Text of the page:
Engines are designed with clearances set for a specific level of thermal expansion with the materials used. The temperature that makes the best efficiency in engine A, may not be optimal for engine B.
It is certain that too cold is not good and too hot is not good. The exact point of "happiness" between the two will vary.
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  #49 (permalink)  
Old 01-03-2012, 05:58 AM
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Barnsnake

thank you

I did not know that a t-stat continued to open and close to keep the temperatures fairly constant.
I run a 195 but then I have EFI.
My oil pressure is 50 and the temp hangs around 210. Water 195 to 205. After I build my motor (increased about 100 hp) the motor runs about 5 to 10 degrees hotter. If I sit at a light for 2 minutes or more the temp goes from 195 to 205/210, but when I start moving it cools down quickly.
That brings up another question: I have a adjust fan control set to come on at 205 with a 2700 cfm fan. A friend of mine has his fan set to come on at 180 and he has a 180 t-stat. I think his fan runs all the time. The question is does he need to have his fan running all the time?
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  #50 (permalink)  
Old 01-03-2012, 11:44 AM
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Quote:
Originally Posted by Dwight View Post
Barnsnake
That brings up another question: I have a adjust fan control set to come on at 205 with a 2700 cfm fan. A friend of mine has his fan set to come on at 180 and he has a 180 t-stat. I think his fan runs all the time. The question is does he need to have his fan running all the time?
Dwight
Your friend"s car may have his fan running all the time and becasue of his particular set-up, he may need it that way.....every car/engine/radiator/fan combination will be different,especially in these cars!!!!!!!!!!!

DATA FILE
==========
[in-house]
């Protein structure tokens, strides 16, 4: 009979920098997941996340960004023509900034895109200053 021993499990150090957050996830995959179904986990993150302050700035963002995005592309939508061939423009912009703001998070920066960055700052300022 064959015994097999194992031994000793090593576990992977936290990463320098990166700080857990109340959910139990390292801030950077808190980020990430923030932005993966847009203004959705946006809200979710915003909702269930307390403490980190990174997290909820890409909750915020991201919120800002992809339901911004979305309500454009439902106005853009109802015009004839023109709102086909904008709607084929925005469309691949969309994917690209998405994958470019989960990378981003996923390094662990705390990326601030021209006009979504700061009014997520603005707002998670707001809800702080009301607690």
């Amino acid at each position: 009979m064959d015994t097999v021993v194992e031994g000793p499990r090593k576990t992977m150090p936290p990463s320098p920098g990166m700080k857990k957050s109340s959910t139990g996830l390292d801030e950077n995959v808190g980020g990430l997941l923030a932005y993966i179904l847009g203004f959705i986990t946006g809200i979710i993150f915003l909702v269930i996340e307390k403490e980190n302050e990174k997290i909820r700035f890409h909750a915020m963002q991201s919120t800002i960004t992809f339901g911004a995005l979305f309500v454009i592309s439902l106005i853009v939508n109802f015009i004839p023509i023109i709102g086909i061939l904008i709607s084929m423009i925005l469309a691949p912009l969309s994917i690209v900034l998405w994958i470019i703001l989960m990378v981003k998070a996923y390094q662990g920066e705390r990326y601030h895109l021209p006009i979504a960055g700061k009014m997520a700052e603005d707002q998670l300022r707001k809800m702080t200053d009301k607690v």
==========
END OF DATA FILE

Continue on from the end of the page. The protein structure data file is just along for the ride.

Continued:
If your comfortable with the temps your engine has been running at, then leave things alone, otherwise, I'd suggest have your fan come on at 200 degrees.....

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  #51 (permalink)  
Old 01-03-2012, 05:43 PM
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Personally, I don't see the point in running a high amperage fan when it's not needed. I keep my fan switch set at about 10 degrees above my thermostat temperature. That way it only comes on when needed at stop lights or in slow, congested traffic.
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  #52 (permalink)  
Old 01-03-2012, 07:25 PM
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Quote:
Originally Posted by bobcowan View Post
Good operating oil pressure should around 45psi or so. It will drop a bit at idle, but not too much....... 20-25psi at hot idle is fine; while running down the highway it's probably a little bit low. I would investigate that a bit more closely.
I came in on this thread a little late.
I've got a low oil pressure story. Firstly, I agree with Bob, decent oil pressure is desirable, but sometimes you can get by on less if you have to.
A while back, I read an article in an Australian car magazine about a 2 litre Alfa twin cam that was driven from Sydney to Perth (4000km/2500miles) in 29 hours (average speed of around 85mph). Around 1000 km into the trip, the oil pressure dropped suddenly to 15psi at 170km/h and was zero at idle. An Alfa mechanic met them at the half way mark for a quick checkover, and told them not to worry about the low oil pressure. I had (and still have) a similar model Alfa, which has experienced the same dramatic oil pressure drop twice, the cause being an aluminium slug in one of the crankshaft cross-drillings coming out. On the first occasion, I had to continue driving the car for 2 weeks before I could take it off the road to fix it (wife and bub in hospital). At strip down, years later (with 220000 on the clock), no damage evident.
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  #53 (permalink)  
Old 02-15-2012, 06:44 PM
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I have to same motor ina iron block and the engine builder from ford racing said make sure i use a 160 thermastate. the only time it will run 160 is on the freeway and if i stay on the freeway long enough the oil temp. will come down also